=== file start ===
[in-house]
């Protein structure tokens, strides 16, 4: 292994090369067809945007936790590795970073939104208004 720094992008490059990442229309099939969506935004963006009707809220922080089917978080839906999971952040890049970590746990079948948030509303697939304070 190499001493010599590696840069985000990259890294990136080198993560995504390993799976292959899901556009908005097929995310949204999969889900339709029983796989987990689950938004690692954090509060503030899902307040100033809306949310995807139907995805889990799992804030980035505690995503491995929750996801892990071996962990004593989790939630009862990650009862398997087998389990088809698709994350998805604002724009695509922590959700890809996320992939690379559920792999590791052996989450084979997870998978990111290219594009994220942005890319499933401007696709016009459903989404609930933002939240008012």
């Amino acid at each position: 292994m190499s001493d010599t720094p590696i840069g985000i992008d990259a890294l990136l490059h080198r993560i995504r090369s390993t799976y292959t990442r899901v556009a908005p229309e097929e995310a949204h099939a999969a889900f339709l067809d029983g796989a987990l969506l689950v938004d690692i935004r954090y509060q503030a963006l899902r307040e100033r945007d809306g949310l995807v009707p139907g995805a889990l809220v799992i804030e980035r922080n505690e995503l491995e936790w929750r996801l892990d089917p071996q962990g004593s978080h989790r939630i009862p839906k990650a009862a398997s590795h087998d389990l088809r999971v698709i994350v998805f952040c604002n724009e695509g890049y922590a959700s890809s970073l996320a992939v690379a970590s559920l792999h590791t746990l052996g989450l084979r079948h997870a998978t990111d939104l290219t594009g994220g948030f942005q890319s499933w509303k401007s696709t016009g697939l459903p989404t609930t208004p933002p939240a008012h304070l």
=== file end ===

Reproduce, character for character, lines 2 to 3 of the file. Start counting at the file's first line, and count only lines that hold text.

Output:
């Protein structure tokens, strides 16, 4: 292994090369067809945007936790590795970073939104208004 720094992008490059990442229309099939969506935004963006009707809220922080089917978080839906999971952040890049970590746990079948948030509303697939304070 190499001493010599590696840069985000990259890294990136080198993560995504390993799976292959899901556009908005097929995310949204999969889900339709029983796989987990689950938004690692954090509060503030899902307040100033809306949310995807139907995805889990799992804030980035505690995503491995929750996801892990071996962990004593989790939630009862990650009862398997087998389990088809698709994350998805604002724009695509922590959700890809996320992939690379559920792999590791052996989450084979997870998978990111290219594009994220942005890319499933401007696709016009459903989404609930933002939240008012």
């Amino acid at each position: 292994m190499s001493d010599t720094p590696i840069g985000i992008d990259a890294l990136l490059h080198r993560i995504r090369s390993t799976y292959t990442r899901v556009a908005p229309e097929e995310a949204h099939a999969a889900f339709l067809d029983g796989a987990l969506l689950v938004d690692i935004r954090y509060q503030a963006l899902r307040e100033r945007d809306g949310l995807v009707p139907g995805a889990l809220v799992i804030e980035r922080n505690e995503l491995e936790w929750r996801l892990d089917p071996q962990g004593s978080h989790r939630i009862p839906k990650a009862a398997s590795h087998d389990l088809r999971v698709i994350v998805f952040c604002n724009e695509g890049y922590a959700s890809s970073l996320a992939v690379a970590s559920l792999h590791t746990l052996g989450l084979r079948h997870a998978t990111d939104l290219t594009g994220g948030f942005q890319s499933w509303k401007s696709t016009g697939l459903p989404t609930t208004p933002p939240a008012h304070l």